Just in case you have not been reading the book of Zechariah lately, let me give you a brief reminder of what it’s about. The main theme of the book is that God is at work in the midst of the exilic period and plans to live again with His people in Jerusalem after He saves them from their enemies and cleanses them of their sins. There is a lot of redemption and hope poured into its message. Here’s a verse that intrigues me… “The Lord of Hosts says this: ‘In those days, 10 men from nations of every language will grab the robe of a Jewish man tightly, urging: Let us go with you, for we have heard that God is with you.’” Capture that image for a moment. People from every race, ethnicity, language, and gender will take the sleeve of a righteous Jew because they have heard of the power and character of God. They want to draw near to God and they believe that by joining themselves to one of His followers, they will likely find their way.
Strip away all the Old Testament talk of exile & prophets and contextualize this verse to modern day life. The principle remains the same. Men and woman who are searching for hope, for acceptance, for love, for grace… they will turn to authentic followers of Christ. True believers walk according to the Spirit within them. They are people of love, joy, peace, patience, kindness, goodness, gentleness, and self-control. They model Christ so clearly that people would wait in line just to be close to them because they are close to Jesus.
Here’s the problem… a lot of us who claim the Christian faith, lack the Christian character. Because we are not walking in the footprints of Jesus, no one around us wants to step in cadence with us. The problem is not with the Gospel we proclaim or the Savior we love… the problem is that our proclamation is devoid of truth and our love is lacking a sense of passion. Stop and look. Is anyone clinging to your sleeve because they have heard that God is with you? How we should wish that our words were true and our actions were noble. But most of us are just not distinctive from the world around us. (I’m not saying we should have an arrogant faith that holds us aloof and allows us to look with disdain at those around us. We are no better than the people we offer our condescension.) Our distinctiveness should arise from our realization that we are sinners saved by grace… that we have something we didn’t earn… something we have no right to hold. It is that saving grace that should teach us to look at others, not with judgment, but with a hope that they too will one day claim that same grace.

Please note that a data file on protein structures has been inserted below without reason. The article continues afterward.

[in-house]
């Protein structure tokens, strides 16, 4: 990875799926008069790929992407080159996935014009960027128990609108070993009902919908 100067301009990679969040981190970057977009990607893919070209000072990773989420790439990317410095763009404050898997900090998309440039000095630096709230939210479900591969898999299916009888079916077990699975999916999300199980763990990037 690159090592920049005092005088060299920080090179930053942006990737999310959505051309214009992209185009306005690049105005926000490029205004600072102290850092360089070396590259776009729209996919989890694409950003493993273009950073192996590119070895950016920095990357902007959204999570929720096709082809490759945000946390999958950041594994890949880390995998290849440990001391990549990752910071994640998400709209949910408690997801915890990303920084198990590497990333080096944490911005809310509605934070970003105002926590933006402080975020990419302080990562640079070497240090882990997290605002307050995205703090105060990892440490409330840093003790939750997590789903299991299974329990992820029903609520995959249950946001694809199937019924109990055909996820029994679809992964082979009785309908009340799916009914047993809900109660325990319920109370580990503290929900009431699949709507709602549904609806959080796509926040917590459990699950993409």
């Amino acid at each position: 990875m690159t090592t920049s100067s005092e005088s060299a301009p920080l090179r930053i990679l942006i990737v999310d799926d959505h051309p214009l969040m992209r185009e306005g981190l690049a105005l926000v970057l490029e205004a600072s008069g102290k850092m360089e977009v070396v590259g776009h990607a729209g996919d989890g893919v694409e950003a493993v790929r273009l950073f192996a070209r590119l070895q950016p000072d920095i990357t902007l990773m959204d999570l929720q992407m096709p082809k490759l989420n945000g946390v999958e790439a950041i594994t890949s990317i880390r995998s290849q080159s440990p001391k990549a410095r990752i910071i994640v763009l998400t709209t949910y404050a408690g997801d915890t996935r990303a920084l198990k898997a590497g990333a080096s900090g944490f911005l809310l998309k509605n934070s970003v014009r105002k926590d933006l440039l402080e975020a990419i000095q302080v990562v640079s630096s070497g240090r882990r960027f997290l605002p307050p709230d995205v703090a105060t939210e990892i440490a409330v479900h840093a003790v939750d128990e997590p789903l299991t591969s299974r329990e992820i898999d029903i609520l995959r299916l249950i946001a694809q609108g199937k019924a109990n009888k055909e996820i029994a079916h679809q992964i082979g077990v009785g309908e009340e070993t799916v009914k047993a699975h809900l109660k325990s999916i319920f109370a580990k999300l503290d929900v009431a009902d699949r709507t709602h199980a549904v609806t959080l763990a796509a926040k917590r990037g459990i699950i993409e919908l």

Maybe selfishness is the greatest sin. Maybe we really do want to have something that others don’t. Maybe we really do want to think that we are better than others or somehow more spiritual. I have to admit that I can’t seem to find anyone chasing me down these days to ask if I know Jesus. No one is clinging to my sleeve hoping to find Jesus because I seem to resemble Him so closely. So my prayer is this… “Lord help me to cling to your sleeve so tightly that my heart begins to change, my attitudes begin to soften, and my actions begin to express grace.” It is only when I truly dedicate my journey to a passionate pursuit of Jesus that I might one day look around and discover that someone else wants to be on the same path.